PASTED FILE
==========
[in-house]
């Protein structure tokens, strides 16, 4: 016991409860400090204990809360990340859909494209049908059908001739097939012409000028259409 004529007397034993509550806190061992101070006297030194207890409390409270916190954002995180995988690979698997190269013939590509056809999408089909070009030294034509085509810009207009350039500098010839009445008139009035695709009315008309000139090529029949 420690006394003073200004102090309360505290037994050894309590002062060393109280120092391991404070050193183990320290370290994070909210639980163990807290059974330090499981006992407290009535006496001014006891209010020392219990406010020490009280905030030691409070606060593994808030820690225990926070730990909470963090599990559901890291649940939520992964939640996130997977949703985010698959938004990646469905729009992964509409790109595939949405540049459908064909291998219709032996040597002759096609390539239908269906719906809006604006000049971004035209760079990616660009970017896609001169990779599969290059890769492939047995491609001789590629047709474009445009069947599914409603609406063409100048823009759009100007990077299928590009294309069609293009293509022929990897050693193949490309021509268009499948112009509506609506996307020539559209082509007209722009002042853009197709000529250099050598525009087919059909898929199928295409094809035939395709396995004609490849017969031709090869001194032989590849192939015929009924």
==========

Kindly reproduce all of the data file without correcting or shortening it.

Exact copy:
[in-house]
């Protein structure tokens, strides 16, 4: 016991409860400090204990809360990340859909494209049908059908001739097939012409000028259409 004529007397034993509550806190061992101070006297030194207890409390409270916190954002995180995988690979698997190269013939590509056809999408089909070009030294034509085509810009207009350039500098010839009445008139009035695709009315008309000139090529029949 420690006394003073200004102090309360505290037994050894309590002062060393109280120092391991404070050193183990320290370290994070909210639980163990807290059974330090499981006992407290009535006496001014006891209010020392219990406010020490009280905030030691409070606060593994808030820690225990926070730990909470963090599990559901890291649940939520992964939640996130997977949703985010698959938004990646469905729009992964509409790109595939949405540049459908064909291998219709032996040597002759096609390539239908269906719906809006604006000049971004035209760079990616660009970017896609001169990779599969290059890769492939047995491609001789590629047709474009445009069947599914409603609406063409100048823009759009100007990077299928590009294309069609293009293509022929990897050693193949490309021509268009499948112009509506609506996307020539559209082509007209722009002042853009197709000529250099050598525009087919059909898929199928295409094809035939395709396995004609490849017969031709090869001194032989590849192939015929009924």